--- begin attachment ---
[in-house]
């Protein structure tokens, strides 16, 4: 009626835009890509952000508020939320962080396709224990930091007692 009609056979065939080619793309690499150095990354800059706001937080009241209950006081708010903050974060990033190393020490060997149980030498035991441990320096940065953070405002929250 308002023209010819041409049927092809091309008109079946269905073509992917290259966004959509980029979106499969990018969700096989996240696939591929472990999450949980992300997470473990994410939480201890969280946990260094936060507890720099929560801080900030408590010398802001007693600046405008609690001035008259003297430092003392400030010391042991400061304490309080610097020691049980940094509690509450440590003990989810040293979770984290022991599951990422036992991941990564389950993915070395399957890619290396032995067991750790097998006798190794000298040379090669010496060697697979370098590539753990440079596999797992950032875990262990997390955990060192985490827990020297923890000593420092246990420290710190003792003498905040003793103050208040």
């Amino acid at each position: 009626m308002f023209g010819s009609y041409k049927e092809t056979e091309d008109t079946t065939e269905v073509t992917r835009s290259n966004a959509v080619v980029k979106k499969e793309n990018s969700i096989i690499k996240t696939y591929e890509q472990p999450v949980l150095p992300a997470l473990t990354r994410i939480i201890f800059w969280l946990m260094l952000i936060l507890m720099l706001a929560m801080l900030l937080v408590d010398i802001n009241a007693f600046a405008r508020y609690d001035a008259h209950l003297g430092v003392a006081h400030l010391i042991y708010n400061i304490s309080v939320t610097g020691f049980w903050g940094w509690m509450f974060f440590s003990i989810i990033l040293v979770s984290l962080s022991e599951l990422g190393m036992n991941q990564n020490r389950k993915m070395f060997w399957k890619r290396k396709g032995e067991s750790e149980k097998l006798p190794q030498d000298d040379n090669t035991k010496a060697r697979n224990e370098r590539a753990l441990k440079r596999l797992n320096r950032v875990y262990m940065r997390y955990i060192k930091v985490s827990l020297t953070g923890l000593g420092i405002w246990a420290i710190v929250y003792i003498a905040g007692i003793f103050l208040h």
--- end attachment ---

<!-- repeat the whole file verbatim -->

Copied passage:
[in-house]
């Protein structure tokens, strides 16, 4: 009626835009890509952000508020939320962080396709224990930091007692 009609056979065939080619793309690499150095990354800059706001937080009241209950006081708010903050974060990033190393020490060997149980030498035991441990320096940065953070405002929250 308002023209010819041409049927092809091309008109079946269905073509992917290259966004959509980029979106499969990018969700096989996240696939591929472990999450949980992300997470473990994410939480201890969280946990260094936060507890720099929560801080900030408590010398802001007693600046405008609690001035008259003297430092003392400030010391042991400061304490309080610097020691049980940094509690509450440590003990989810040293979770984290022991599951990422036992991941990564389950993915070395399957890619290396032995067991750790097998006798190794000298040379090669010496060697697979370098590539753990440079596999797992950032875990262990997390955990060192985490827990020297923890000593420092246990420290710190003792003498905040003793103050208040």
């Amino acid at each position: 009626m308002f023209g010819s009609y041409k049927e092809t056979e091309d008109t079946t065939e269905v073509t992917r835009s290259n966004a959509v080619v980029k979106k499969e793309n990018s969700i096989i690499k996240t696939y591929e890509q472990p999450v949980l150095p992300a997470l473990t990354r994410i939480i201890f800059w969280l946990m260094l952000i936060l507890m720099l706001a929560m801080l900030l937080v408590d010398i802001n009241a007693f600046a405008r508020y609690d001035a008259h209950l003297g430092v003392a006081h400030l010391i042991y708010n400061i304490s309080v939320t610097g020691f049980w903050g940094w509690m509450f974060f440590s003990i989810i990033l040293v979770s984290l962080s022991e599951l990422g190393m036992n991941q990564n020490r389950k993915m070395f060997w399957k890619r290396k396709g032995e067991s750790e149980k097998l006798p190794q030498d000298d040379n090669t035991k010496a060697r697979n224990e370098r590539a753990l441990k440079r596999l797992n320096r950032v875990y262990m940065r997390y955990i060192k930091v985490s827990l020297t953070g923890l000593g420092i405002w246990a420290i710190v929250y003792i003498a905040g007692i003793f103050l208040h």